Rated 3 stars *** 2013. Alfred A. Knopf. 305 p.
Savitri, Corey, and his twin sister Holly have been friends for the past eleven years. Their fierce devotion to each other, and shared love for freerunning, have made them inseparable. With just a few months left of school, they plan to go to nearby colleges in Chicago. Though Savi has been accepted to Princeton, she is sure she and Corey can continue dating and that she can remain best friends with Holly. However, the day she gathers her courage to tell them she was accepted at Princeton is the day Corey is shot dead, Holly is put into a coma, and she becomes the lone witness to a crime.
Days turn into weeks as Savi tries to come to grips with Corey’s loss and her guilt for not being able to save him, try to remember details for the police, and help Holly through her recovery. Meanwhile Holly’s will to live comes from the voice inside her head that assures her it knows how to bring Corey back from the Shadowlands where she last saw him being taken captive. All she has to do is to listen to the voice and do what it says. If she does, she can bring Corey back home.
Deeply affected by Corey’s loss, Savi and Holly tell their stories in alternating chapters and through graphic novel inserts. Readers will not only receive an education on freerunning, but will also learn about the love between a brother and sister as well as true friendship and how being loyal to someone might involve making tough, unpopular decisions.
It took me awhile to get into this book as I found the detailed freerunning explanations to be boring. However I liked the graphic novel inserts as it helped frame Holly’s thoughts and made them more understandable. Holly and Savitri’s emotions were raw and real, and the author did an excellent job exploring and detailing how each confronted and dealt with their pain.
Recommended for ages 14 and older.
Rated 2 stars ** 2015. Thomas Dunne. (St. Martin’s Griffin). 276 p. (Also includes Suicide Prevention Resources, and Discussion Questions.)
Forced to move to Paris to live with her very rich mother after being kicked out of four high schools, eighteen-year-old Summer is not a happy camper. In order to inherit a lot of money, her grandfather’s will mandates that she graduate from a private high school and finish college by the age of twenty-two, but Summer can’t muster up the interest needed to finish the last five weeks of her senior year. She’d rather spend time drinking, and dreaming of the Parisian boyfriend she absolutely MUST find so she could have a purpose for her life.
After a suicide on the Metro she meets the very handsome Kurt, who she soon decides is going to be the boyfriend she’s been seeking. She also feels the same way about Moony, a fellow student at her high school. As time goes on, Summer spends more time getting drunk and hanging out with Kurt than she does with Moony – even though he’s the one who makes her heart flutter. With just a few weeks left before she’s supposed to graduate, Summer makes a decision that will forever change not only her life, but also Moony’s.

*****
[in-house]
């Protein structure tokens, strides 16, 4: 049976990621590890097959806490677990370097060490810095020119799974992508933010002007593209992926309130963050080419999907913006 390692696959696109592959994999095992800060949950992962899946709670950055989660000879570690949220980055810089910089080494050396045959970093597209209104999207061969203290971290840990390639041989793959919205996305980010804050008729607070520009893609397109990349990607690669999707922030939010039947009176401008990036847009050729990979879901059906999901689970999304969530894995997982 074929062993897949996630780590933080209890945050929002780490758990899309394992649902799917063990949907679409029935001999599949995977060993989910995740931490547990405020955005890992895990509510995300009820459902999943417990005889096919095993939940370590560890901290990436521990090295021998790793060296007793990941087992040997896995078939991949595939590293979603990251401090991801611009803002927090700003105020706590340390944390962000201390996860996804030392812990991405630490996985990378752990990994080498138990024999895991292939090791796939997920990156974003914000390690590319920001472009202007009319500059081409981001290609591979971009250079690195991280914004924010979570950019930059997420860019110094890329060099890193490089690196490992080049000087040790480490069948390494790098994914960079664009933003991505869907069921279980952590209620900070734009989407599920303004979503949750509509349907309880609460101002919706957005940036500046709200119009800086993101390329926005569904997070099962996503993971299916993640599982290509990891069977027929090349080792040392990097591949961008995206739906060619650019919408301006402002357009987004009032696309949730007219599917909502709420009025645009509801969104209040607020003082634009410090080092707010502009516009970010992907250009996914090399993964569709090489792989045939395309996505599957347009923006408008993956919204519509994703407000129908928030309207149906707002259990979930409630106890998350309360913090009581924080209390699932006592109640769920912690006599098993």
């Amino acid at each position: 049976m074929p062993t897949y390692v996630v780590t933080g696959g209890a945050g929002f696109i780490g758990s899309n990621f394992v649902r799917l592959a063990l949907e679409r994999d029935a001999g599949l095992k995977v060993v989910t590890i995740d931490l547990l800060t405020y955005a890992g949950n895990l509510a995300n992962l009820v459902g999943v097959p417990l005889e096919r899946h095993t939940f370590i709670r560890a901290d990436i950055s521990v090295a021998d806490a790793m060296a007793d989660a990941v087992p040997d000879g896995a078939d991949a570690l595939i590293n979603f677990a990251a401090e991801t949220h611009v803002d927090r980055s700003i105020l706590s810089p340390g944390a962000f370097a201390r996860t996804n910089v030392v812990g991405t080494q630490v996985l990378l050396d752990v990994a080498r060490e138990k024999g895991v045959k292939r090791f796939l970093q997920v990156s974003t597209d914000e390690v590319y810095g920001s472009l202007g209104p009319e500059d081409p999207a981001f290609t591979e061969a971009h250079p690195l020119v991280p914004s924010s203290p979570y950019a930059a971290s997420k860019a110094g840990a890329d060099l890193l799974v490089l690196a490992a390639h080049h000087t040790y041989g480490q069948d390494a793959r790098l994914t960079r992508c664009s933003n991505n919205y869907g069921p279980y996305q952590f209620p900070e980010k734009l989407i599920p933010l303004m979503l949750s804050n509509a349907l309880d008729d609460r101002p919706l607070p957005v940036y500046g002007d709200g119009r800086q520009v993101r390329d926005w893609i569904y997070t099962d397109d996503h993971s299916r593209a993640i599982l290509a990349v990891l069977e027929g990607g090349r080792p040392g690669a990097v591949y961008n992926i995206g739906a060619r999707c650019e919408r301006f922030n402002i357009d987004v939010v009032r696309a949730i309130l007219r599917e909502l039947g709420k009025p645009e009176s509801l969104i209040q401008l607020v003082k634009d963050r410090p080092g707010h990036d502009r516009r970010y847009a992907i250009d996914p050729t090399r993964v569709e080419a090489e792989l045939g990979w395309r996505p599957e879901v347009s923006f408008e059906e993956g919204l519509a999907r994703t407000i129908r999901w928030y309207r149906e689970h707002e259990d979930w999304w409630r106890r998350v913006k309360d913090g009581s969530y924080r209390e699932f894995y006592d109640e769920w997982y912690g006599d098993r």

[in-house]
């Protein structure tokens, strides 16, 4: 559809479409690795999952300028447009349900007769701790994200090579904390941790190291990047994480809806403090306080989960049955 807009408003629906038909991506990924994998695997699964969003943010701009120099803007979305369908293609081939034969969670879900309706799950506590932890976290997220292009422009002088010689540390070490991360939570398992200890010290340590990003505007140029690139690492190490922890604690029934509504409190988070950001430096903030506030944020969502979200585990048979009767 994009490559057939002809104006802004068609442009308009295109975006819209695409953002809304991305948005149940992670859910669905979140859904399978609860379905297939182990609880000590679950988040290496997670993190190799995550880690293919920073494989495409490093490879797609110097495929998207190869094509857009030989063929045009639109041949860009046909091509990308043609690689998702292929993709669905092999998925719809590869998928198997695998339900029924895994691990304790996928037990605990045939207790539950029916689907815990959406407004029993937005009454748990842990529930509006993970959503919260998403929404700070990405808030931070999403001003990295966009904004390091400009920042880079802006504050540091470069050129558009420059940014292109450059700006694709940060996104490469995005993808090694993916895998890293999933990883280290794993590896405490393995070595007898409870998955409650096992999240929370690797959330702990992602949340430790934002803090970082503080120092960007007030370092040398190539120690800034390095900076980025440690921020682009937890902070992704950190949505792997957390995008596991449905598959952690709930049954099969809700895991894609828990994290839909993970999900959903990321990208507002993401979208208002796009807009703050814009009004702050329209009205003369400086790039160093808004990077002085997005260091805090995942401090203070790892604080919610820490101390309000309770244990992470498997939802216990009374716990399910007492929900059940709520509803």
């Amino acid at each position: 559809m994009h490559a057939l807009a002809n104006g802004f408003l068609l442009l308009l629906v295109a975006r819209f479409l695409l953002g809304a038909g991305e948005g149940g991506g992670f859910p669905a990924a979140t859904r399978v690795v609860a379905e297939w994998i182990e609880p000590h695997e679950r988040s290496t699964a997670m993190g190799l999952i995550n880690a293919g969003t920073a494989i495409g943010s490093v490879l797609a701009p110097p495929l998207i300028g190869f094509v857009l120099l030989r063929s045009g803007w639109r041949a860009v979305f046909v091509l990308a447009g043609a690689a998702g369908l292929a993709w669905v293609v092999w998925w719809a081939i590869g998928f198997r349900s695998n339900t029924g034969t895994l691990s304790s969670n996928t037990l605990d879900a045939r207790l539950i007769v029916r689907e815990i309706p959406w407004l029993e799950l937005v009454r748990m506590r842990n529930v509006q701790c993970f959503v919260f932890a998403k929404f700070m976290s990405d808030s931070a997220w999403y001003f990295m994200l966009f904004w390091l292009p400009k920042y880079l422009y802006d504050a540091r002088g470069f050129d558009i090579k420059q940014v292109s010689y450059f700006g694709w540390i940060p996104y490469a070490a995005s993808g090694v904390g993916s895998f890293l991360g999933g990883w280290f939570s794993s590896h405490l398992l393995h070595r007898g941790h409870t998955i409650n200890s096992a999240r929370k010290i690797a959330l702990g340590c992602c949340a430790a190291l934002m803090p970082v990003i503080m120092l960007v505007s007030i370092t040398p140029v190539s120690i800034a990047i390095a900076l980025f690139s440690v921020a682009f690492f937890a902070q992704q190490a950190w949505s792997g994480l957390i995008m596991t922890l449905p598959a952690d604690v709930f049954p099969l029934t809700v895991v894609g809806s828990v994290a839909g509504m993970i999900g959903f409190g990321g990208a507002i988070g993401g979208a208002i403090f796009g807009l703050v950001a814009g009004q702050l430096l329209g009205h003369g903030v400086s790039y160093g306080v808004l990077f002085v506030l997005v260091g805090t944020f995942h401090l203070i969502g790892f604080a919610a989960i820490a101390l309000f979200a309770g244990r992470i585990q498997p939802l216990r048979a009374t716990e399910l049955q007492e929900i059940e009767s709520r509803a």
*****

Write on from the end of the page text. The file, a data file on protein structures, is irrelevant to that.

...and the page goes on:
I wasn’t a fan of this book. I knew Summer had big problems, but some of what happened to her seemed a bit far fetched as well as fantastical. I also had a problem with her constant neediness and the way she couldn’t handle rejection – even something as simple as someone saying they had to go to a doctor’s appointment when she’d invited them to coffee.
Though I enjoyed the descriptions of Paris, which reminded me of the time I’d spent there many years ago, Moony was the only one that really grabbed my interest as I found Kurt and Summer to be clichés. It is because of Moony that I gave this book two stars instead of one.
I’ll leave it up to those of you in the 16 and older range to decide if you want to read it or not.
Rated 3 stars *** ARC. Published October 4, 2016. Sourcebooks Fire. 304 p.
It was supposed to be a simple three-day senior camping wilderness trip and hike for Jude, Emily, Lucas, Sera, Haley, Madison, and their teachers Mr. Walker and Ms. Brighton. After a day spent slogging through rain and mud, the group is separated by a torrential downpour taking out the only bridge across a raging river.
The next morning Sera, Lucas, Emily and Jude groggily awake to find descriptive words inked onto their wrists, camping supplies and phones destroyed, and their teacher too drugged to communicate. When they set out to find the others, Haley, Madison and Ms. Brighton are missing, leaving the remainder to wonder how to complete a three day journey without supplies. With dehydration, hunger and despair setting in, the clock starts ticking down the days set by a mysterious stalker. With no help in sight, the start to turn on one another but will have to learn to band together to find safety before the stalker finds them.
I took away 2 stars because the author had members of the group constantly refer to a time when they listened to stories of a missing girl and a ghost around a campfire, but failed to actually write about this event. She had them circle back to these stories many times, making it feel as if part of the book was missing since I was left to guess at the details. I also didn’t like how Sera always compared herself to her mother, ad nauseam, and was not happy with how the author handled Emily’s story – especially at the end.
However I did like the suspense and cliffhanger endings, which is the only reason I gave it 3 stars.
Recommended, with reservations, for ages 14 and older.
Rated 5 stars ***** ARC. Published September 13, 2016. Abrams. 316 p. (Includes Glossary as well as a list of Places and proper names.)
Sungju lived with his father and mother in a fine apartment in Pyongyang, the capital of North Korea. His father held a high office in the army and, as devout followers of esteemed leader Kim Il-sung, Sungju and his parents had a happy, easy life. Expected to follow in his father’s footsteps, Sungju went to a very good school and studied tae kwon do with other future leaders of the military.